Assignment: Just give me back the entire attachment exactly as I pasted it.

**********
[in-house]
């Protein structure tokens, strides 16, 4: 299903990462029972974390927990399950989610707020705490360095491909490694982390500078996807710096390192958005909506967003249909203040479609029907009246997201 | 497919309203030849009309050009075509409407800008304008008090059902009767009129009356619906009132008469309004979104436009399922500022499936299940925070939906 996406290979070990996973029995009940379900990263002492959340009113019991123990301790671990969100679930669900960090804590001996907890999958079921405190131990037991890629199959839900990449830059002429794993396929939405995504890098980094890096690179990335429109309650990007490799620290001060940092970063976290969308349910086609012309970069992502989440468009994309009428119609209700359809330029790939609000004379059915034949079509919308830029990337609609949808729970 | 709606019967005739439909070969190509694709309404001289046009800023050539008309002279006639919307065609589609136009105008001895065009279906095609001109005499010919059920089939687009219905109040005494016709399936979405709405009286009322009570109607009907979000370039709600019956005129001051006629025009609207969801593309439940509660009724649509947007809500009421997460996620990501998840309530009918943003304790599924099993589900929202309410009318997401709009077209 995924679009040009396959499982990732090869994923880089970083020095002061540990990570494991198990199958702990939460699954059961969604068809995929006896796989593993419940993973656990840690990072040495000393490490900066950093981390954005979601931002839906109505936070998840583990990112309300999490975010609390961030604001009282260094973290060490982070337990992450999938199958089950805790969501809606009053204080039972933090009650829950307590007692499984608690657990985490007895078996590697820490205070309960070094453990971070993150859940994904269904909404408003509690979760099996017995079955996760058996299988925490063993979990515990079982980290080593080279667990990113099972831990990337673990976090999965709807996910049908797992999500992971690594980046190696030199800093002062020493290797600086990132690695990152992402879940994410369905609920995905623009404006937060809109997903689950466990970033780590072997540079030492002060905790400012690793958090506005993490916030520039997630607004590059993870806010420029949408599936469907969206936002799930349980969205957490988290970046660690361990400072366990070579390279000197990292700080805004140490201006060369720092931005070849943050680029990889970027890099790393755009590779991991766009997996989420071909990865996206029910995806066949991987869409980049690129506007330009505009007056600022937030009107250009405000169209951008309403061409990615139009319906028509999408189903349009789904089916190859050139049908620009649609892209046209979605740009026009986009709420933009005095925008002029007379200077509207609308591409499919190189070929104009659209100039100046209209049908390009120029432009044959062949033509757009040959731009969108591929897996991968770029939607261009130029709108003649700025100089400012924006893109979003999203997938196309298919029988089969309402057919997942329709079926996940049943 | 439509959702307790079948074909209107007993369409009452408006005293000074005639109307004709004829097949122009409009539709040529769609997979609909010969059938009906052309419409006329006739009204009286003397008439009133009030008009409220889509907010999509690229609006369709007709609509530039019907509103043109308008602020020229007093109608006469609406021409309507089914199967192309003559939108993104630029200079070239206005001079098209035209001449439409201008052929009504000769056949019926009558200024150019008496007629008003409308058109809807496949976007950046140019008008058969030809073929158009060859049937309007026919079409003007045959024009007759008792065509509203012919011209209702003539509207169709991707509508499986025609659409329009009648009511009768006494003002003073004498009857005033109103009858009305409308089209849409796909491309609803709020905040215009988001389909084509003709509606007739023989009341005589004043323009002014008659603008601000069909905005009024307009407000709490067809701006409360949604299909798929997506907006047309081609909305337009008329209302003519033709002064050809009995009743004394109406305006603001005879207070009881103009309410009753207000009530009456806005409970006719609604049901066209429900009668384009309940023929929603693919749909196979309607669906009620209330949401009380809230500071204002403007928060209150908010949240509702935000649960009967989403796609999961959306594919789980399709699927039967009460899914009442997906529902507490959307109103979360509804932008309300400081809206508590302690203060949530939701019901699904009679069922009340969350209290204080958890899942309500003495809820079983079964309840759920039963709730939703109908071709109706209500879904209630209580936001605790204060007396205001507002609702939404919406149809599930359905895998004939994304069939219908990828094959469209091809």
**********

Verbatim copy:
[in-house]
């Protein structure tokens, strides 16, 4: 299903990462029972974390927990399950989610707020705490360095491909490694982390500078996807710096390192958005909506967003249909203040479609029907009246997201 | 497919309203030849009309050009075509409407800008304008008090059902009767009129009356619906009132008469309004979104436009399922500022499936299940925070939906 996406290979070990996973029995009940379900990263002492959340009113019991123990301790671990969100679930669900960090804590001996907890999958079921405190131990037991890629199959839900990449830059002429794993396929939405995504890098980094890096690179990335429109309650990007490799620290001060940092970063976290969308349910086609012309970069992502989440468009994309009428119609209700359809330029790939609000004379059915034949079509919308830029990337609609949808729970 | 709606019967005739439909070969190509694709309404001289046009800023050539008309002279006639919307065609589609136009105008001895065009279906095609001109005499010919059920089939687009219905109040005494016709399936979405709405009286009322009570109607009907979000370039709600019956005129001051006629025009609207969801593309439940509660009724649509947007809500009421997460996620990501998840309530009918943003304790599924099993589900929202309410009318997401709009077209 995924679009040009396959499982990732090869994923880089970083020095002061540990990570494991198990199958702990939460699954059961969604068809995929006896796989593993419940993973656990840690990072040495000393490490900066950093981390954005979601931002839906109505936070998840583990990112309300999490975010609390961030604001009282260094973290060490982070337990992450999938199958089950805790969501809606009053204080039972933090009650829950307590007692499984608690657990985490007895078996590697820490205070309960070094453990971070993150859940994904269904909404408003509690979760099996017995079955996760058996299988925490063993979990515990079982980290080593080279667990990113099972831990990337673990976090999965709807996910049908797992999500992971690594980046190696030199800093002062020493290797600086990132690695990152992402879940994410369905609920995905623009404006937060809109997903689950466990970033780590072997540079030492002060905790400012690793958090506005993490916030520039997630607004590059993870806010420029949408599936469907969206936002799930349980969205957490988290970046660690361990400072366990070579390279000197990292700080805004140490201006060369720092931005070849943050680029990889970027890099790393755009590779991991766009997996989420071909990865996206029910995806066949991987869409980049690129506007330009505009007056600022937030009107250009405000169209951008309403061409990615139009319906028509999408189903349009789904089916190859050139049908620009649609892209046209979605740009026009986009709420933009005095925008002029007379200077509207609308591409499919190189070929104009659209100039100046209209049908390009120029432009044959062949033509757009040959731009969108591929897996991968770029939607261009130029709108003649700025100089400012924006893109979003999203997938196309298919029988089969309402057919997942329709079926996940049943 | 439509959702307790079948074909209107007993369409009452408006005293000074005639109307004709004829097949122009409009539709040529769609997979609909010969059938009906052309419409006329006739009204009286003397008439009133009030008009409220889509907010999509690229609006369709007709609509530039019907509103043109308008602020020229007093109608006469609406021409309507089914199967192309003559939108993104630029200079070239206005001079098209035209001449439409201008052929009504000769056949019926009558200024150019008496007629008003409308058109809807496949976007950046140019008008058969030809073929158009060859049937309007026919079409003007045959024009007759008792065509509203012919011209209702003539509207169709991707509508499986025609659409329009009648009511009768006494003002003073004498009857005033109103009858009305409308089209849409796909491309609803709020905040215009988001389909084509003709509606007739023989009341005589004043323009002014008659603008601000069909905005009024307009407000709490067809701006409360949604299909798929997506907006047309081609909305337009008329209302003519033709002064050809009995009743004394109406305006603001005879207070009881103009309410009753207000009530009456806005409970006719609604049901066209429900009668384009309940023929929603693919749909196979309607669906009620209330949401009380809230500071204002403007928060209150908010949240509702935000649960009967989403796609999961959306594919789980399709699927039967009460899914009442997906529902507490959307109103979360509804932008309300400081809206508590302690203060949530939701019901699904009679069922009340969350209290204080958890899942309500003495809820079983079964309840759920039963709730939703109908071709109706209500879904209630209580936001605790204060007396205001507002609702939404919406149809599930359905895998004939994304069939219908990828094959469209091809």